Published: Wed, June 20, 2018
Sport | By

Brooks Koepka wins the US Open golf title

Brooks Koepka wins the US Open golf title

Brooks Koepka warned everybody. A highly unscientific Twitter poll I did early last week showed 73 percent want to see a U.S. Open winning score 3-5 under, 21 percent want even par or higher to win and only 6 percent want a PGA Tour-like birdie fest. But there are so many positives to look at and so much that you can take from it and learn.

Fleetwood, who finished in a tie for fourth at Erin Hills, came rushing home with a 63. Koepka withstood it all to become the first repeat victor in almost 30 years.

Still, both players impressed with their play. There was that chronic ruffling wind. Course: Shinnecock Hills GC. Yardage: 7,445.

Davis promised to slow down the course for Sunday's final round. He entered the final day in a four-way tie at 3 over and was still only one stroke behind Koepka when they made the turn.

Few tournaments take a toll quite like the U.S. Open, but while Koepka took a few hits, he never stayed down for long. I actually really enjoy it.

"I always feel like I'm overlooked". You're a year removed on a different golf course. He is as complete a talent as there is. That hasn't happened since Curtis Strange won at Brookline in 1988 and Oak Hill in 1989.

Before earning his PGA Tour card, Koepka won the Turkish Airlines Open against a strong European Tour field that included Henrik Stenson, Sergio Garcia, Branden Grace and Ian Poulter.

His victory Sunday might not have been possible if not for grinding out a 72 on Saturday in conditions so severe the last 45 players to tee off in the third round didn't break par. Many refer to it as a "Mickey Mouse" setup, and by all accounts on the USGA's side of things, it was, but Shinnecock's Jon Jennings and his crew had not lost their golf course.

"You know, my rib kind of came out last week", Koepka said.

"I'm happy for him". It set up a fairer course on Sunday. The result was a sudden rash of scoring and charges from multiple players.

"Tony and Daniel kept telling him this was his previous year to break the record", Summerhays said with a smile befitting a proud dad on Father's Day.

Fleetwood, a 27-year-old with lambent blue eyes and the locks and touch of a musician, ran in putts from all over the softened greens. His wedge settled eight feet from the hole. Calling the shots, I obviously can't hear what he's saying. As it was, he settled for joining Johnny Miller as the only men to shoot a 63 in the final round of an Open. More importantly, that missed edge was the eventual difference between a playoff and a loss. Spieth and Rickie Fowler (?) at the Open Championship.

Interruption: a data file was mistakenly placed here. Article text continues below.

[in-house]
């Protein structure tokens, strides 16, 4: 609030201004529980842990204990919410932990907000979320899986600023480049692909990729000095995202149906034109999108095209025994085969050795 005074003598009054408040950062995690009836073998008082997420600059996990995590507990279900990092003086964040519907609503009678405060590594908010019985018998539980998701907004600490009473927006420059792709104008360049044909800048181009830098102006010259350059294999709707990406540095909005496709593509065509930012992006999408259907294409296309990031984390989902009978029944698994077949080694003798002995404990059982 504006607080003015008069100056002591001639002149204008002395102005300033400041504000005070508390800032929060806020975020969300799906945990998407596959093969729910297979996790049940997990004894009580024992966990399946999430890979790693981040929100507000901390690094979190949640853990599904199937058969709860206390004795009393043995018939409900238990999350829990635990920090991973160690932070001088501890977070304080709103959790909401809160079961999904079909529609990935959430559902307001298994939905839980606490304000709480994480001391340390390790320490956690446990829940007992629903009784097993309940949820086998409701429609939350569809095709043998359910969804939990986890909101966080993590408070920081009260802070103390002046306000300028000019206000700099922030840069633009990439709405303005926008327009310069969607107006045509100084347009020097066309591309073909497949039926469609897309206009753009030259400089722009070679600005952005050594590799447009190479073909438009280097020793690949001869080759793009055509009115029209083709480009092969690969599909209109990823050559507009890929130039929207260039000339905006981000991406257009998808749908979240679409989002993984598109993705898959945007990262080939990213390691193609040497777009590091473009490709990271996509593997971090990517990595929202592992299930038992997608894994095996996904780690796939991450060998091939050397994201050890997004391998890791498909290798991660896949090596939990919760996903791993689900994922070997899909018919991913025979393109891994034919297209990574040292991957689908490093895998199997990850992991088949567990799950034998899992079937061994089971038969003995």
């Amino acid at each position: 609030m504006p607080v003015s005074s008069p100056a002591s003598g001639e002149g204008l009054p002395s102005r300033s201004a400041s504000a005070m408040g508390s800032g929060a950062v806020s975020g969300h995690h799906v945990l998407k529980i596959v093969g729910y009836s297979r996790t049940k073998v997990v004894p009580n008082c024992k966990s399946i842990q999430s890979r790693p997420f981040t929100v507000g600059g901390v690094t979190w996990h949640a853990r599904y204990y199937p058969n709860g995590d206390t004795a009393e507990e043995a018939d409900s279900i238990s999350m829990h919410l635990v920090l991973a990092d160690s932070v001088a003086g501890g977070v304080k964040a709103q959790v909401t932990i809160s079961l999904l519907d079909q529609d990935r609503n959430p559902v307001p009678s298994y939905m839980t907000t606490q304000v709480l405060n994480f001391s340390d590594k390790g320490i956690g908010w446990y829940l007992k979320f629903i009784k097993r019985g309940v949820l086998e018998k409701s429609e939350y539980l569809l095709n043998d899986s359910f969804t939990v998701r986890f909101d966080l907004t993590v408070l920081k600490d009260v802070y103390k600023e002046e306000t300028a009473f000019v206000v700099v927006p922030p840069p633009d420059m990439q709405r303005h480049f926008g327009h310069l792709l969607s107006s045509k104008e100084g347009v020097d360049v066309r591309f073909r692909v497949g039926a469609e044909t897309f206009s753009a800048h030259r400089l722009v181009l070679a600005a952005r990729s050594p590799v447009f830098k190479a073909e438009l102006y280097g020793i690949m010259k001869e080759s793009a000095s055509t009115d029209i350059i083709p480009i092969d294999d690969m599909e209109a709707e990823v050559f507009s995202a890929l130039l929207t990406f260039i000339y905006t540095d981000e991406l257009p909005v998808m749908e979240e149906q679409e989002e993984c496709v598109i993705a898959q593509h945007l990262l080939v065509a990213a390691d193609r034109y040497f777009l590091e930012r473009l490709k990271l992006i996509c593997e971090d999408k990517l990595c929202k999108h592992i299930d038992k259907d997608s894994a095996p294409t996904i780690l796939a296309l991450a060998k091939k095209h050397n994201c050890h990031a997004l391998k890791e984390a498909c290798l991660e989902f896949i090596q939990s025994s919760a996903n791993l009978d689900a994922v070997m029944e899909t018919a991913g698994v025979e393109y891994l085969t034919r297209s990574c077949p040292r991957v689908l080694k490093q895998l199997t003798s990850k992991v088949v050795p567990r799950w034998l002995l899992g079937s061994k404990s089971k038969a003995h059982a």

The uncomplicated Koepka, playing the final round with his close friend Dustin Johnson, never looked fussed or bothered, which is his way.

Golf is not meant to be fair but Finau and Berger, through no fault of their own, were provided with such an advantage that had either won, the victory might well have left a sour taste.

But this win also continues a string of recent American dominance in major championships.

Reed fired five birdies in his first seven holes but cooled off coming in for a two-under 68.

Only at the hard 18th did he falter, where he missed the green with his approach. The circus of going from a 16-under victor at Erin Hills to a one-over victor at Shinnecock Hills the next year makes the tournament a complete toss-up annually, which thoroughly entertains me.

Then Johnson missed a 4-foot par putt on No. 11. It was a critical bogey that limited damage. We were by the pool and the casino just hanging out, no worries about that at all. There should have been a effect for that more severe than two strokes. But each of them gradually fell away in the face of Koepka's consistency.

But that momentum collapsed as quickly as it had been built, with four bogeys - on Nos.

Justin Rose, who putted brilliantly in the worst of the conditions to sit one shot off the lead, described himself as "shell-shocked". Finau bogeyed the 12th. Fleetwood, watching on television and hoping for a playoff, only could admire the work.

But when Koepka knocked his approach shot snug on 16 to push the lead to even par with two holes to play, there was no question that he was going clear every hurdle Shinnecock Hills provided this week.

Still, he would have liked to have that last putt, which just slid by the hole. He kept it together.

Like this: